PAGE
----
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I mentioned this on other threads, but it bears repeating - when feeding your dogs, look at the metabolizeable energy, not the weight or volume of the kibble. Follow the recommended feeding instructions on the back of the package. Use one of the many online calculators for determining your dog's energy needs. Dogs are always hungry - feed what they need, not what they want.
 

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Sounds like you're free-feeding your dogs... and thats one thing you can NOT do with Orijen, most dogs will eat till they burst on the higher end stuff. It's not the high protein making your dog fat, it's the large amount of calories from too much food. Each cup of Orijen is 483 calories.

See this thread to get some ideas.
 

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I am in the middle of switching my puppy from Blue Puppy to Blue wilderness grain free .. but with more protein.

Either way this thread caught my eye.

So feed less protein rich food. But how do you calculate it?

I realize that there are online calculators but how do you know when you are feeding too much protein rich food?

Does protein fill them up more with less food?

My puppy has always been hyper but I have noticed that she is a little more hyper after her meals.
 

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Protein is vital for muscle, doesnt necessarily fill them up more, but i do believe it assists in them feeling full. The main thing to worry about is calorie intake. A fat puppy is hard on the forming joints. I highly recommend avoiding Orijen or anything with more then 30 to 35% protein. My dog, Oakley nearly had his kidneys shutdown, as there was too much urea for him to process (waste product from processing protein). This has been noticed in many dogs, as dogs are like us, omnivores, that benefit from a balance diet (much unlike cats, which are carnivores)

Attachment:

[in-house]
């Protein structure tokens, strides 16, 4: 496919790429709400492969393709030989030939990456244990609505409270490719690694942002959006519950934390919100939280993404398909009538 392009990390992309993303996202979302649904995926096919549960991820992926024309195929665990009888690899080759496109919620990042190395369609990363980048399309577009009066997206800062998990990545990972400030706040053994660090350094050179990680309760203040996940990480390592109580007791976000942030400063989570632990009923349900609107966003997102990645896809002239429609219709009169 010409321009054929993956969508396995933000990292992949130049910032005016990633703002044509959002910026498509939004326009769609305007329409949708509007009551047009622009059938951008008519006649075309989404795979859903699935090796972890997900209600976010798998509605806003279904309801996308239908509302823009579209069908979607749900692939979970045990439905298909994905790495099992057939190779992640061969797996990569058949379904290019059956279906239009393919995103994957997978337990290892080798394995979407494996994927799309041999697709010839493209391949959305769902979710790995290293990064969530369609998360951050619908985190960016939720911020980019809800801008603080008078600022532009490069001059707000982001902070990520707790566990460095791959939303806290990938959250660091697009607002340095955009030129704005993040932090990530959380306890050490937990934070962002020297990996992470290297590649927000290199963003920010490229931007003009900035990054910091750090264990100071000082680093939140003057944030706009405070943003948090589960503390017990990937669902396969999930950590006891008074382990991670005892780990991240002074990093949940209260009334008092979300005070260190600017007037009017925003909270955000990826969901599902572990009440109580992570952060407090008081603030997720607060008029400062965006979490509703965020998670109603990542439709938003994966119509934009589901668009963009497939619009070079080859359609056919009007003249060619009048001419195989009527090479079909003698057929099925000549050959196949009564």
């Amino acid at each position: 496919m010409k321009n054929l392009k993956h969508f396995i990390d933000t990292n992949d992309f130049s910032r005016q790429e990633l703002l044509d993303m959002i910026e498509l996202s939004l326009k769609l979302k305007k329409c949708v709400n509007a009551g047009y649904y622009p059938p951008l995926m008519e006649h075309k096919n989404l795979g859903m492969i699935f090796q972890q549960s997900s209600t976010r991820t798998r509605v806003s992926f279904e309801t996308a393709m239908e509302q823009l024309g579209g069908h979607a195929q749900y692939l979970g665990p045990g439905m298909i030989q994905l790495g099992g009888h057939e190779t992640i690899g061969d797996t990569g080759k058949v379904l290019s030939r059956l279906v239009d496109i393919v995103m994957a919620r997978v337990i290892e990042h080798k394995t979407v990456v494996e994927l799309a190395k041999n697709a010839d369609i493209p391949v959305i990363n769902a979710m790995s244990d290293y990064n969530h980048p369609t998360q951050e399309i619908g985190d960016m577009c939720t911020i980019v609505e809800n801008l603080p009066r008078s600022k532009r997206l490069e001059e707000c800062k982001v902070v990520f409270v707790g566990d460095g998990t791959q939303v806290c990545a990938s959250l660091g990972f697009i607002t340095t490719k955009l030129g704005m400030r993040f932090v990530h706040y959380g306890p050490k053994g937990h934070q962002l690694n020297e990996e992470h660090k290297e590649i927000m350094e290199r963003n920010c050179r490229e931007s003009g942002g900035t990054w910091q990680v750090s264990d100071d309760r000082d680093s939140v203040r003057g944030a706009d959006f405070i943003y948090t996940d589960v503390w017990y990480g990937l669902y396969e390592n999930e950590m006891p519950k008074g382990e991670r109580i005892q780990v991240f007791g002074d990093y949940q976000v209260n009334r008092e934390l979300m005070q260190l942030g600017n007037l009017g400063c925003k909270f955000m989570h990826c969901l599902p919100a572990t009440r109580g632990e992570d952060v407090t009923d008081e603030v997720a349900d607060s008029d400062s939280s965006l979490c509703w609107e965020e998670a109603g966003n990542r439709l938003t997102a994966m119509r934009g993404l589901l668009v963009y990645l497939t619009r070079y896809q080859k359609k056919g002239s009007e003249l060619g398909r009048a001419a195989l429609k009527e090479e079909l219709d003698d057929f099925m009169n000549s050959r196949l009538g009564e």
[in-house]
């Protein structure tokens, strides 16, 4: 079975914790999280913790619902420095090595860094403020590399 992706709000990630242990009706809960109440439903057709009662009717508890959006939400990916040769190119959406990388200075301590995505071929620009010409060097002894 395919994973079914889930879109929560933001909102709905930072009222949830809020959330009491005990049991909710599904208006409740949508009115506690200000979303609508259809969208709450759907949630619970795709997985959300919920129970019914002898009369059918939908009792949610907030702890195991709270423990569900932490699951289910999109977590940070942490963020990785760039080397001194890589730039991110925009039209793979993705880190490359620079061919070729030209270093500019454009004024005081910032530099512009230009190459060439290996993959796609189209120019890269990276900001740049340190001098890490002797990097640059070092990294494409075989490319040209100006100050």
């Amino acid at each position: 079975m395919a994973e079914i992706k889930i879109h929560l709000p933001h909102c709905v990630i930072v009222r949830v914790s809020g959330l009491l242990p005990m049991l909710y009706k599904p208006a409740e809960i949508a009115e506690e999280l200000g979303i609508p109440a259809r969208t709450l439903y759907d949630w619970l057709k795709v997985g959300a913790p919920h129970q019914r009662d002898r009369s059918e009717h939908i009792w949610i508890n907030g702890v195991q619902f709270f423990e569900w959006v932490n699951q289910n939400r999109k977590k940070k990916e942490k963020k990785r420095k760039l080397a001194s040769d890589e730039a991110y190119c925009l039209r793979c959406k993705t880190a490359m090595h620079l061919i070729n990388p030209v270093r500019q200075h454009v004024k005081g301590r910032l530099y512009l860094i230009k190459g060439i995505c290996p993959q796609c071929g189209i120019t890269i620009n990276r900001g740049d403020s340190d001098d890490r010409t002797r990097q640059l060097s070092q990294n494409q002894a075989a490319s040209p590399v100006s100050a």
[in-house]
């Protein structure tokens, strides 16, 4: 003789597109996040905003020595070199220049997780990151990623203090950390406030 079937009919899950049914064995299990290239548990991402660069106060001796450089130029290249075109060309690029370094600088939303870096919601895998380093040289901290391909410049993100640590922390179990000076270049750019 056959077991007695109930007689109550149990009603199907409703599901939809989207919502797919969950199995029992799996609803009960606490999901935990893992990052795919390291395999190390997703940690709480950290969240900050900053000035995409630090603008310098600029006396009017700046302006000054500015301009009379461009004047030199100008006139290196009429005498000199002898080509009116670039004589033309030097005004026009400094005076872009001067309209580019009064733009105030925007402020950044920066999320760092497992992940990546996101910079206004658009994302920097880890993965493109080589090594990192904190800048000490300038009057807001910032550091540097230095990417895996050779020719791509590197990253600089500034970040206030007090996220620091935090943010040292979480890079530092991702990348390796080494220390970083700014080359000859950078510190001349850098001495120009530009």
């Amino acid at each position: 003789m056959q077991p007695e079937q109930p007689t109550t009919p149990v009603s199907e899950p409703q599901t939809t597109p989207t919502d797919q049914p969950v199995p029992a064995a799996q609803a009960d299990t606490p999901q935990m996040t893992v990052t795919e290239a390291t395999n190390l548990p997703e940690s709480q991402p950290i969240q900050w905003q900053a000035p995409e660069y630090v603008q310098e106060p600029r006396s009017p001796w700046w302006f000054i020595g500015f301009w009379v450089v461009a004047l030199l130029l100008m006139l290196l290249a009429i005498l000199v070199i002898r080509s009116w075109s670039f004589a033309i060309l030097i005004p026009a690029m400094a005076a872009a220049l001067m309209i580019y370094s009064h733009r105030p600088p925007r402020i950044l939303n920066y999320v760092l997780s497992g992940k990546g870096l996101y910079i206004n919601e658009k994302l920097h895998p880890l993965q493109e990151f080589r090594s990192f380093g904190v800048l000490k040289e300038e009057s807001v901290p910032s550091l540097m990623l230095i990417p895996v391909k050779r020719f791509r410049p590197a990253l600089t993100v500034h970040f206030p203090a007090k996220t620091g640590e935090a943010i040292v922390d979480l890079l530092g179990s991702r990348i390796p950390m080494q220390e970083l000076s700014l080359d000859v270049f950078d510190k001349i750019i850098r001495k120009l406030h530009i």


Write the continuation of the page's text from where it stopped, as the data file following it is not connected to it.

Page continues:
The rules I like to use are, no by-products, no preservatives, 30-35 protein, balanced ingredients, low fillers (rice, grain, etc) and no corn. Oh, and one other thing I noticed, I generally only see advertisements for food that is of lower quality, as they need to force feed the masses on just how good their food isnt. (Purina, Beneful, etc, etc, etc.)

One of my dogs eats Fromm Gold Select, the other eats Acana Large Breed. (They would both be on Acana, but Oakley gets diarrhea on it, so we had to switch to Fromm and pay a little more.)

As long as it's not Alpo, you're doing better then 50% of north america. (The power of Walmart)

Good Luck, and remember to switch foods SLOWLY, 3 days at 75% old, 25% new, if no diarrhea, 3 days at 50/50, if no diahrrhea and dog doing well, 3 days at 25% old, 75% new, and finally if the dog is still doing great, switch to 100% new food, or if you're cheap like me, 25% old, 75% new until old food is completely gone.